Are we born either optimistic or self-doubting, and are we stuck that way for life? Was I born pessimistic and lacking confidence? How is my daughter the opposite? My daughter shines at interior design. As a kid, she rearranged and reinvented her bedroom on a regular basis. I’d be downstairs, hear a few thumps and bumps, go up to find all the furniture rearranged. She was tiny but mighty; I don’t know to this day how she did it. When she decided she’d outgrown a certain look, I’d go upstairs to find everything from her purge tossed outside her bedroom door. She was done with it and not looking back. I’d be the one to rescue a few sentimental items I couldn’t bear to part with from her childhood. Maybe she’ll thank me for those rescues someday, but I doubt it. She lives in the moment, in the now. I’m so impressed her creativity isn’t blocked by self-doubt and indecision. When she shops she knows exactly what she wants. I respect her confidence and decisiveness (in all areas of her life). Those are some of the many lessons she is here teaching me.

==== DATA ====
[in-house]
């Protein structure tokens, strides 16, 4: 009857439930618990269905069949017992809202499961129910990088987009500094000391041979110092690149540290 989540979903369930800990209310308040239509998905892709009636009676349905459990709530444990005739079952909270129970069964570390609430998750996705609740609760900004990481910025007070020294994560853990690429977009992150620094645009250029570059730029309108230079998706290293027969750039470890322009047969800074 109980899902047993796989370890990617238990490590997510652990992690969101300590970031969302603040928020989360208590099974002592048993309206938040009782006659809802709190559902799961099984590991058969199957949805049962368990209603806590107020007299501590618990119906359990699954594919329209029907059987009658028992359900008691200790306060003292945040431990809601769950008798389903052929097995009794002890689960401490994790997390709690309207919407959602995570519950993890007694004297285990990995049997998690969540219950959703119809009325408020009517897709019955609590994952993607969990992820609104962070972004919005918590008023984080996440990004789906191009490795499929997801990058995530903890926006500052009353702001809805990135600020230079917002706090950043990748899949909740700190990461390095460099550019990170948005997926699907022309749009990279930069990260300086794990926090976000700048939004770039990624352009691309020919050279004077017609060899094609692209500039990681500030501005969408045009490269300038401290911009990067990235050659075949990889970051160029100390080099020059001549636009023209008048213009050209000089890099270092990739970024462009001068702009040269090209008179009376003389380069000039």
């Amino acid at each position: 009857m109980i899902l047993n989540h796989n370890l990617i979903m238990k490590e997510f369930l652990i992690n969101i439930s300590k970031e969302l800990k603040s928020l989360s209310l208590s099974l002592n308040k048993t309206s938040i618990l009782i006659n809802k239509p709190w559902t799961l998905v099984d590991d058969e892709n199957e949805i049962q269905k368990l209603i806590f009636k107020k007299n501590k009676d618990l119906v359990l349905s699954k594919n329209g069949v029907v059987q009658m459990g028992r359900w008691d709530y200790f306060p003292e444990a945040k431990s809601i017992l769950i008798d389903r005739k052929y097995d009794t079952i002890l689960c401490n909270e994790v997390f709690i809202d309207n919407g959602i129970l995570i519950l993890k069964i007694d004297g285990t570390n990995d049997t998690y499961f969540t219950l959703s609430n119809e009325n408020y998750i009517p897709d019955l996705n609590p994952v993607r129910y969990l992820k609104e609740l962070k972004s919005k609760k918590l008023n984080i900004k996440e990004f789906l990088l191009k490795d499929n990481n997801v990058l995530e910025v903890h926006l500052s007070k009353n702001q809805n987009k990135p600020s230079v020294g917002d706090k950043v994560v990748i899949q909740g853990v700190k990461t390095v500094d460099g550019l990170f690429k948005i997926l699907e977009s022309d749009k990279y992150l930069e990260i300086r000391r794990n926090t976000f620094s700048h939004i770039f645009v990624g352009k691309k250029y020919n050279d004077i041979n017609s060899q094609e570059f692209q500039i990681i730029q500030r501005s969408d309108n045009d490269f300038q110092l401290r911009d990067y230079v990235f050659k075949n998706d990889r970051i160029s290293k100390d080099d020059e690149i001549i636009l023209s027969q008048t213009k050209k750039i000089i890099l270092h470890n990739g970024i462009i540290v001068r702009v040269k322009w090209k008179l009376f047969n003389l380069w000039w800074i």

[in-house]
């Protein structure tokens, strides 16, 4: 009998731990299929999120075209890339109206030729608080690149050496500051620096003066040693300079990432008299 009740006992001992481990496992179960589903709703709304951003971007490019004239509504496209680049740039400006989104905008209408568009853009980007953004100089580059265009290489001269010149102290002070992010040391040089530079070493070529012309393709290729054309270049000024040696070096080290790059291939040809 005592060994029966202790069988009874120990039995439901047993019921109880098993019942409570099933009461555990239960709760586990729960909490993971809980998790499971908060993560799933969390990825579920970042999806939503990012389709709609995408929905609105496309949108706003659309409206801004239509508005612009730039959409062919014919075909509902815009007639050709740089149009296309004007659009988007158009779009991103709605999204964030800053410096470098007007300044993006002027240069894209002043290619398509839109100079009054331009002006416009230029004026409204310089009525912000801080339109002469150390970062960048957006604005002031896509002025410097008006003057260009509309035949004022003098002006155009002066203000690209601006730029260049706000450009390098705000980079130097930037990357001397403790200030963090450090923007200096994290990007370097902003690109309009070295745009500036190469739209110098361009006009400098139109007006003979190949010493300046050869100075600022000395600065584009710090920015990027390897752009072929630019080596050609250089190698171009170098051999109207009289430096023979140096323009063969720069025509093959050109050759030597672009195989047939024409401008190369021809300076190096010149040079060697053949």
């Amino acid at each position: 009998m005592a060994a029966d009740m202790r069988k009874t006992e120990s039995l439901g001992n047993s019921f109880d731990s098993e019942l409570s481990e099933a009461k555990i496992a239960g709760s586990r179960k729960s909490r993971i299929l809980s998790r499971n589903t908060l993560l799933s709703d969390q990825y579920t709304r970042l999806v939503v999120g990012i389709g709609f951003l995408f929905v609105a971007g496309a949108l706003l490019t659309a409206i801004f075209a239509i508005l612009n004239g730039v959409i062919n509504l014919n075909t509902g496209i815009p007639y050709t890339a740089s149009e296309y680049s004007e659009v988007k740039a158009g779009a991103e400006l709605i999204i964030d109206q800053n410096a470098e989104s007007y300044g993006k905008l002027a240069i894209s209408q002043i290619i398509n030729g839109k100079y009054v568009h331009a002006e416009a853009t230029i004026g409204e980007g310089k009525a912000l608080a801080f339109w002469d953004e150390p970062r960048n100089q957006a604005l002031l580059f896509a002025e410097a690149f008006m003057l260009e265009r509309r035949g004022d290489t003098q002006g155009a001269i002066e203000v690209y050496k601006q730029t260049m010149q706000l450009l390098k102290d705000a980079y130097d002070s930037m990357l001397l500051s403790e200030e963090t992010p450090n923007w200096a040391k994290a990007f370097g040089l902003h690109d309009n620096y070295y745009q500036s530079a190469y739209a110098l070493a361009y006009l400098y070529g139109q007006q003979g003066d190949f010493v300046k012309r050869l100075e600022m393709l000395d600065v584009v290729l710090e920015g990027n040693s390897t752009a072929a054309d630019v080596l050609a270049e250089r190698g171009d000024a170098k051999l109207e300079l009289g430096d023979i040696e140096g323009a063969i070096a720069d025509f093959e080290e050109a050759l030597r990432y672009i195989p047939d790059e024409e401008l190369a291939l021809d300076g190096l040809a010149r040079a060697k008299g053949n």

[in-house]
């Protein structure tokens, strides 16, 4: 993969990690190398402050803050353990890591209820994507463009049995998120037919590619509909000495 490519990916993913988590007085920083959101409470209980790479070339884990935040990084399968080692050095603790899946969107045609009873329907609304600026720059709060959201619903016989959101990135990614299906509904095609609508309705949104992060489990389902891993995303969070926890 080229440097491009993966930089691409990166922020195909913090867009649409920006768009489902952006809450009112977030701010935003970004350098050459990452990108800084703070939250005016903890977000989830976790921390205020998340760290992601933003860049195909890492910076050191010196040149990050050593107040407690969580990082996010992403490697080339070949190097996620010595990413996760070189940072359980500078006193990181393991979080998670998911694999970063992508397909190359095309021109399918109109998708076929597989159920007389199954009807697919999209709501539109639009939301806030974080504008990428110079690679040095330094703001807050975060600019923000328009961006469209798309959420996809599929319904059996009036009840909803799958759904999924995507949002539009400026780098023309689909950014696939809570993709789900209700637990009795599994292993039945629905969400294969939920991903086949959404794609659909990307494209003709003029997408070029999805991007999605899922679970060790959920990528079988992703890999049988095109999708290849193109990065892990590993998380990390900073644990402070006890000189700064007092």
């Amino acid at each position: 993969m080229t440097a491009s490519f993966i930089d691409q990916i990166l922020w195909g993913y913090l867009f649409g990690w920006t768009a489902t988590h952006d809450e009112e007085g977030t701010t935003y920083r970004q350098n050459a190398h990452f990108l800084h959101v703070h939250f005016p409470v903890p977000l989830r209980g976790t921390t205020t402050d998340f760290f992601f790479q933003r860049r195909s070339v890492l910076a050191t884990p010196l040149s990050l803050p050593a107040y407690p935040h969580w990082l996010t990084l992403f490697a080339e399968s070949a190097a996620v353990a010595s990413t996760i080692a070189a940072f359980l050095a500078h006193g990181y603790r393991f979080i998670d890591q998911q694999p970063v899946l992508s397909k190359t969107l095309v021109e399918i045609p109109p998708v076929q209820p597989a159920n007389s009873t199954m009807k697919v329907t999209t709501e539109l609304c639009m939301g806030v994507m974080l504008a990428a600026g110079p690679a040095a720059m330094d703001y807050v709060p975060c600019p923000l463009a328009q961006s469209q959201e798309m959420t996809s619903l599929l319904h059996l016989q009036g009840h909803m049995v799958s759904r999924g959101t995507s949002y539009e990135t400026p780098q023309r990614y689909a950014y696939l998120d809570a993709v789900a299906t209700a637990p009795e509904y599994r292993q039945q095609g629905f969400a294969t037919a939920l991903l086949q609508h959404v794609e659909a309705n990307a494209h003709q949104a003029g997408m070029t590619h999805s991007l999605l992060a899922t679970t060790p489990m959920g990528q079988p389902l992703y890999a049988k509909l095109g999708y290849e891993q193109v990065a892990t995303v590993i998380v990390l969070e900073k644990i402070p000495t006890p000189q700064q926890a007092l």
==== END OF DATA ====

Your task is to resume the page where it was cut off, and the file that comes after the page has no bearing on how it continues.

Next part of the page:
In my case, my self-doubting often turns into procrastination, which often leads to the toxic trifecta of discouragement, hopelessness and helplessness. In terms of reprogramming the brain, action rewires the neural pathways – I have to get off the fence and take action. Like the quote says:

“You can’t be that kid standing at the top of the waterslide, overthinking it. You have to go down the chute.” –Tina Fey

The worst use of creativity is thinking up excuses, imagining who is to blame, and imagining all the ways it can go wrong.** Don’t become paranoid and overcautious in living life – it takes no more effort to imagine the best possible outcome than the worst.